owners' absence from sports video games gives off the impression that their presence would harm the product more than a cameo would help it.
It's fair to assume that, if either were a player, they'd be facing some kind of a suspension. It's much easier to suspend players than ownership, who technically are the commissioner's employers. There is some precedence; the most infamous example being Major League Baseball's banishment of George Steinbrenner from day-to-day operations of the New York Yankees for three years when it was discovered he paid a gambler $40,000 to dig up dirt on Dave Winfield, a former star player who had sued the team.
Of course, that was in 1990, and there was no sophisticated video game around then to see how it would or should have been handled.
If, however, players are suspended in real life, it's reflected in the current video games, particularly in the rosters used for ranked online play. Alex Rodriguez, the Yankees third baseman, is not playable in any online game of MLB 14 The Show on account of his season-long suspension for using performance-enhancing drugs. Aaron Hernandez, the New England Patriots tight end jailed on suspicion of murder, was arrested last summer in time to be pulled from Madden 25.
These absences are treated with discretion by the game, which is to say, they aren't mentioned at all. They're treated basically like an injured player, who likewise is unavailable from the online roster. Still, if the Clippers' Blake Griffin went pants-on-head crazy and insulted whole ethnic groups on tape, it would likely impact the game.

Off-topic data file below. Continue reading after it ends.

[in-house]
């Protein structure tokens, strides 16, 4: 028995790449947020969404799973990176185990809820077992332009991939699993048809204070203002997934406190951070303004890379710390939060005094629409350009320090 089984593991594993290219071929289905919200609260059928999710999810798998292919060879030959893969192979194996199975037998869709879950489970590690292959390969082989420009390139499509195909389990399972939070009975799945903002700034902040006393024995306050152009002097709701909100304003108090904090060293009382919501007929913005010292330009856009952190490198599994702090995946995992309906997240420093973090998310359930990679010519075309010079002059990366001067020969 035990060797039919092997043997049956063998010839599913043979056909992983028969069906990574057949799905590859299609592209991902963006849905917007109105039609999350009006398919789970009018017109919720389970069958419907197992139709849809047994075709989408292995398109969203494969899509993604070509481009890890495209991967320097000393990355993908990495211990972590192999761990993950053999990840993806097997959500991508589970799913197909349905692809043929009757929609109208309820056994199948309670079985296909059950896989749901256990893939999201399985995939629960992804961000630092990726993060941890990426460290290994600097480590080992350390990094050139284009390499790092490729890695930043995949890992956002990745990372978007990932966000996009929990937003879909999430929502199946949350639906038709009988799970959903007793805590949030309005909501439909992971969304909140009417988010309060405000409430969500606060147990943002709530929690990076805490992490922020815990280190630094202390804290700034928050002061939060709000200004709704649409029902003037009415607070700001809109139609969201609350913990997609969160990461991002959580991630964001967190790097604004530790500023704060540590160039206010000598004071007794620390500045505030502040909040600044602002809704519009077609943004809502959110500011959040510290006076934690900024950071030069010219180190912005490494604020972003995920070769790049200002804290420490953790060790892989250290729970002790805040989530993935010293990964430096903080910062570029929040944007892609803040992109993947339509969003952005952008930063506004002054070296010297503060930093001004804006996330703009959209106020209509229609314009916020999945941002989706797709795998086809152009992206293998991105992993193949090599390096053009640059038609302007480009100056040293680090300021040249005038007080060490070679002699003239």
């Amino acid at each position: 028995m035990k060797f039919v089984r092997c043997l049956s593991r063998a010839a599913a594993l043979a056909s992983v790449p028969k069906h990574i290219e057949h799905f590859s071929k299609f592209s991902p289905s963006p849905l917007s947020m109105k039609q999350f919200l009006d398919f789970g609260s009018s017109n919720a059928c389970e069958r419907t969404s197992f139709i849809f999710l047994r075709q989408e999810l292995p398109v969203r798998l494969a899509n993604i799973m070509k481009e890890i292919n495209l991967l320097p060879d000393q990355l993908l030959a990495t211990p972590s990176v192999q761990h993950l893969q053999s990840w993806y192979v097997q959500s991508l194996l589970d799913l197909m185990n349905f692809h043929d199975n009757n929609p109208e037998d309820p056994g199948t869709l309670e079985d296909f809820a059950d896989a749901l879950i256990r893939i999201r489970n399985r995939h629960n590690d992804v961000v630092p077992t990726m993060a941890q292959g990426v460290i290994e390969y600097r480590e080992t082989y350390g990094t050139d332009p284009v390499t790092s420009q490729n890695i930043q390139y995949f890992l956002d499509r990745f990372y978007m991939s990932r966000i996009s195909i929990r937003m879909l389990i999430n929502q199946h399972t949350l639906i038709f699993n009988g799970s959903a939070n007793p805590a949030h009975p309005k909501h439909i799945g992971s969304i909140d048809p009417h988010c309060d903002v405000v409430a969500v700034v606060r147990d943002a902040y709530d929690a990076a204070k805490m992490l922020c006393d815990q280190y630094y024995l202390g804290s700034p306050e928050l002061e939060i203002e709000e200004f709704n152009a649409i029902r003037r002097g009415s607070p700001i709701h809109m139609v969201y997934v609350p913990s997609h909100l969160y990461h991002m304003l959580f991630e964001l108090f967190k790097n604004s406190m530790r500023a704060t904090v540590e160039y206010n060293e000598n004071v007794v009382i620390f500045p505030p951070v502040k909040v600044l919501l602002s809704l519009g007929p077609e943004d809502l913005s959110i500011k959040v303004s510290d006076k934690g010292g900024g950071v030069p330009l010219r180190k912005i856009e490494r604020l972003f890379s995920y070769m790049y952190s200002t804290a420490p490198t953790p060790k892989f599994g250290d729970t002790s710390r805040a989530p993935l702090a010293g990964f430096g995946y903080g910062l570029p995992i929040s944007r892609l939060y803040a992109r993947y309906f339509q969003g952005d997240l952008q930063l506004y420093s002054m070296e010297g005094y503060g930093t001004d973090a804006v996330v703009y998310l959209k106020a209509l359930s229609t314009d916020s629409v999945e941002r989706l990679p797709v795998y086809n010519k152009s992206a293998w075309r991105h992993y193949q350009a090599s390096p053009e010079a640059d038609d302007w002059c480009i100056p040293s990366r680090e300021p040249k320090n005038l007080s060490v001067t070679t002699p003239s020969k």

The scandals are a part of sports
Sports video gaming discussion often asks if the latest story in real life is replicable in the games. They often are not. Few even go near the everyday controversy of, say, a blown call costing you a game.
EA Sports' NHL series is a notable exception — the game features on-ice fighting, and a game misconduct penalty will get players suspended in a career season the same as in real life. In NBA 2K14's MyCareer, scripted encounters in your player's rookie year involve a shoving match in practice and a veteran demanding you carry his bags. The incidents themselves aren't ugly, but when questioned about them by media your response can make things worse. The game makes it clear that off-court behavior matters.
The NBA long fought any idea of assessing a technical foul in its game, which 2K Sports once wanted to include by letting a dunker hang on the rim, the most inoffensive of fouls. The league still said no. Then NBA 2K13 sneaked in technicals by hitting you with one if Kinect heard you cursing. 2K Sports actually got in trouble for highlighting that feature over social media. FIFA 13 incorporated something similar, and your club will even dismiss you as manager if your living room behavior is persistently vulgar.
if a player is suspended in real life, that is reflected, somehow, in the current game
One of the greatest renegades of licensed sports video gaming was NCAA Football 06. Your football program could actually be put on probation. As coach you'd be presented with some generic offense a player had committed, and given the choice of playing him or making an example of him. Being too loose with discipline would turn you into an outlaw school, costing you scholarships or even a bowl appearance.
This feature lasted all of one year before the NCAA's agent had it killed.
These are exceptions spanning nearly 10 years and, again, nearly all of it is player-focused. You may move a franchise as an owner in Madden 25, but the anodyne disappointment of your departing city's fans doesn't really force you to role-play the aftermath of the decision. It's probably a coup the league even permitted it in Madden at all, given that any franchise relocation is always a public relations disaster for both club and league.
So, no, Donald Sterling isn't in a game, where some wit can upload a YouTube video of him high-fiving his triumphant players, all but two of whom are black. For all of their assumed realism, the video games we play are the things their leagues want us to see, where ownership and administration are silent, steady, trusted presences.
If there's any area where video games are grossly unrepresentative of the sports they depict, it is this.
Roster File is Polygon's news and opinion column on the intersection of sports and video games.